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Mackinac Center Study Gives a How-To When Changing the Constitution

A new study published by the Mackinac Center for Public Policy makes the case for a new state-led process for amending the U.S. Constitution. Nick Dranias, the study’s author and president of the Compact for America Educational Foundation, argues that Michigan should join the effort already under way to use this new process to create a constitutional amendment to require the federal government to balance its budget.

Gov. Rick Snyder already signed a resolution in 2014 calling for such an amendment to the Constitution, but Dranias writes that that effort likely won’t amount to much. Instead of using such resolutions, Dranias says that states should create an interstate compact to achieve a balanced-budget amendment to the Constitution.

“The Compact for a Balanced Budget, which has already been joined by Alaska, Georgia, Mississippi and North Dakota, is an interstate agreement that advances, proposes and ratifies a federal Balanced Budget Amendment in a single state legislative bill,” said Dranias.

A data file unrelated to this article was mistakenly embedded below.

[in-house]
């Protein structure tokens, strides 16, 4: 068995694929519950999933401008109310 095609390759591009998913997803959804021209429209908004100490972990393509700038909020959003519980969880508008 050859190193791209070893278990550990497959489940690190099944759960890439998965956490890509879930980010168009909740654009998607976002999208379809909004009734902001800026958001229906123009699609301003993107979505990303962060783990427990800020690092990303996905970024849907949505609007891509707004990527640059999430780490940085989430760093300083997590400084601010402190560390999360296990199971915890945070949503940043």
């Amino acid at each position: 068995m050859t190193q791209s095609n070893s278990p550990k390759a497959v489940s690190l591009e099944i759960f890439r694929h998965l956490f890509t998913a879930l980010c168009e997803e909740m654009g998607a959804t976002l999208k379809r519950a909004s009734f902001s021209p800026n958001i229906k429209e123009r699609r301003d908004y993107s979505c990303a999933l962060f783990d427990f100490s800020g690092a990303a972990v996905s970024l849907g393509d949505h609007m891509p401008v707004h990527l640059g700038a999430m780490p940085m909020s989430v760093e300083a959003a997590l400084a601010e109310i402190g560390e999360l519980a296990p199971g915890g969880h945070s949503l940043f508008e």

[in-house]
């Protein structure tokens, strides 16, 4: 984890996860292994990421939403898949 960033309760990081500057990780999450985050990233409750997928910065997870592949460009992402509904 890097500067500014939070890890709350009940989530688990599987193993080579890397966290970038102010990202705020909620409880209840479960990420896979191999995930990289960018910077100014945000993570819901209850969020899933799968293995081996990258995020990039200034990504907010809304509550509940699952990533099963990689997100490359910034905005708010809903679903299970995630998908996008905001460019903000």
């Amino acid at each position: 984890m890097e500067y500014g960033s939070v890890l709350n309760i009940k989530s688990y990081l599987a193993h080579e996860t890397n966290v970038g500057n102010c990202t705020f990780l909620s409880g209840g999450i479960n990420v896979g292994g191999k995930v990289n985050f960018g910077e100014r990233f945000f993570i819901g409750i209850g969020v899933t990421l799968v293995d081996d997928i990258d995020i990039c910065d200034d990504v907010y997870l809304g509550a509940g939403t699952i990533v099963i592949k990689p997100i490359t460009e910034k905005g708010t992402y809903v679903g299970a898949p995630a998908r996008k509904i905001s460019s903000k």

States can initiate a process to create constitutional amendments under Article V of the U.S. Constitution. However, the states have never successfully proposed any amendments this way, and Dranias argues that the traditional approach to using Article V is problematic.

For instance, even though two-thirds of the states would agree to a particular amendment, once a convention is called by Congress, there’s little the states can do to prevent a “runaway convention,” where delegates propose all sorts of constitutional amendments, some of which might be deal-breakers for some states.

Dranias’s solution is to package together all of the legislative and congressional acts that are needed to create a constitutional amendment into an interstate compact. The compact, Dranias argues, will guide the entire process of creating an amendment to bring to the states for ratification — preventing runaway conventions and other potential problems associated with the traditional approach to Article V.

“The Compact for a Balanced Budget promises the speed that is needed to deliver timely federal fiscal reform by consolidating into one bill everything the states do in the amendment process and everything Congress does into one resolution,” Dranias said.

Michigan Capitol Confidential is the news source produced by the Mackinac Center for Public Policy. Michigan Capitol Confidential reports with a free-market news perspective.